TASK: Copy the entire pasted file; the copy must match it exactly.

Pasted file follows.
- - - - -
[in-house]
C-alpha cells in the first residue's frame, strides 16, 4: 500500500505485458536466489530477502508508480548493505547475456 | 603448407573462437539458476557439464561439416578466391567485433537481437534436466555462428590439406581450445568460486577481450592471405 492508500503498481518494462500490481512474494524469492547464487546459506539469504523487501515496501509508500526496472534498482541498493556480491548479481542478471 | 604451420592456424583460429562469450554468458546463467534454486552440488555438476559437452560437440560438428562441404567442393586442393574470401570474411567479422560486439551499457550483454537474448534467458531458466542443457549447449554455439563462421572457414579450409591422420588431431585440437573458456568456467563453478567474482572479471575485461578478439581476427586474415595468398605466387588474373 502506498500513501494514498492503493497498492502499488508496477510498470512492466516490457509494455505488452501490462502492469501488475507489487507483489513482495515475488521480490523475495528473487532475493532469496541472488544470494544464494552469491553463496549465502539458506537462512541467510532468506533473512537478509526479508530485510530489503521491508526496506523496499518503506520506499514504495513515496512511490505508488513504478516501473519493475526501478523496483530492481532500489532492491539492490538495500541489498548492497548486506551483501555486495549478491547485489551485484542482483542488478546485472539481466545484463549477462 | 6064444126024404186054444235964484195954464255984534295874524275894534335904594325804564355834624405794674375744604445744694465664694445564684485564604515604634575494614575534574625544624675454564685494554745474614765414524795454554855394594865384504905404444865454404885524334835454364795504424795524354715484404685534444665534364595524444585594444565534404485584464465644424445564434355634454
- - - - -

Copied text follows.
[in-house]
C-alpha cells in the first residue's frame, strides 16, 4: 500500500505485458536466489530477502508508480548493505547475456 | 603448407573462437539458476557439464561439416578466391567485433537481437534436466555462428590439406581450445568460486577481450592471405 492508500503498481518494462500490481512474494524469492547464487546459506539469504523487501515496501509508500526496472534498482541498493556480491548479481542478471 | 604451420592456424583460429562469450554468458546463467534454486552440488555438476559437452560437440560438428562441404567442393586442393574470401570474411567479422560486439551499457550483454537474448534467458531458466542443457549447449554455439563462421572457414579450409591422420588431431585440437573458456568456467563453478567474482572479471575485461578478439581476427586474415595468398605466387588474373 502506498500513501494514498492503493497498492502499488508496477510498470512492466516490457509494455505488452501490462502492469501488475507489487507483489513482495515475488521480490523475495528473487532475493532469496541472488544470494544464494552469491553463496549465502539458506537462512541467510532468506533473512537478509526479508530485510530489503521491508526496506523496499518503506520506499514504495513515496512511490505508488513504478516501473519493475526501478523496483530492481532500489532492491539492490538495500541489498548492497548486506551483501555486495549478491547485489551485484542482483542488478546485472539481466545484463549477462 | 6064444126024404186054444235964484195954464255984534295874524275894534335904594325804564355834624405794674375744604445744694465664694445564684485564604515604634575494614575534574625544624675454564685494554745474614765414524795454554855394594865384504905404444865454404885524334835454364795504424795524354715484404685534444665534364595524444585594444565534404485584464465644424445564434355634454